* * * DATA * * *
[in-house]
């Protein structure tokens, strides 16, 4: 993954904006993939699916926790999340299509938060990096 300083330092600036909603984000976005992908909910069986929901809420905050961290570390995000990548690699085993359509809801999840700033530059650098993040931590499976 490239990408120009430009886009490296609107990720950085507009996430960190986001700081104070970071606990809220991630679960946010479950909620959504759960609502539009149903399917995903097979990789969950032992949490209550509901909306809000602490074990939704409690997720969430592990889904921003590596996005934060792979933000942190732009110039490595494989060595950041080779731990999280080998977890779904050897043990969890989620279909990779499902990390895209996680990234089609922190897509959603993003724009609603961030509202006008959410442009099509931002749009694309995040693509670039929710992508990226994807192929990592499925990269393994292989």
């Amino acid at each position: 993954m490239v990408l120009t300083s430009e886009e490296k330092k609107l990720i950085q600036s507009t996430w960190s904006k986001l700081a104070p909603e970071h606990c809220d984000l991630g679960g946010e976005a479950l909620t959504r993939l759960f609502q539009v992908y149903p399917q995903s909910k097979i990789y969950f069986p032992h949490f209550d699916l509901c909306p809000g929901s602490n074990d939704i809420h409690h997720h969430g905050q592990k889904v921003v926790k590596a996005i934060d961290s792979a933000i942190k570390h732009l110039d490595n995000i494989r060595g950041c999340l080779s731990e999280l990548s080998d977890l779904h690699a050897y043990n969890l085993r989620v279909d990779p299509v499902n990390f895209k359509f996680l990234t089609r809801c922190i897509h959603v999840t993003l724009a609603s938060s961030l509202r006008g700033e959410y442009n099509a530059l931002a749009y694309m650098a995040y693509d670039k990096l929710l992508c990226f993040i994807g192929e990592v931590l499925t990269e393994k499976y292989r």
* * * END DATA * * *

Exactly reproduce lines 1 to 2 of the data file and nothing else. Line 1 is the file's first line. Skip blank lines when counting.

[in-house]
């Protein structure tokens, strides 16, 4: 993954904006993939699916926790999340299509938060990096 300083330092600036909603984000976005992908909910069986929901809420905050961290570390995000990548690699085993359509809801999840700033530059650098993040931590499976 490239990408120009430009886009490296609107990720950085507009996430960190986001700081104070970071606990809220991630679960946010479950909620959504759960609502539009149903399917995903097979990789969950032992949490209550509901909306809000602490074990939704409690997720969430592990889904921003590596996005934060792979933000942190732009110039490595494989060595950041080779731990999280080998977890779904050897043990969890989620279909990779499902990390895209996680990234089609922190897509959603993003724009609603961030509202006008959410442009099509931002749009694309995040693509670039929710992508990226994807192929990592499925990269393994292989």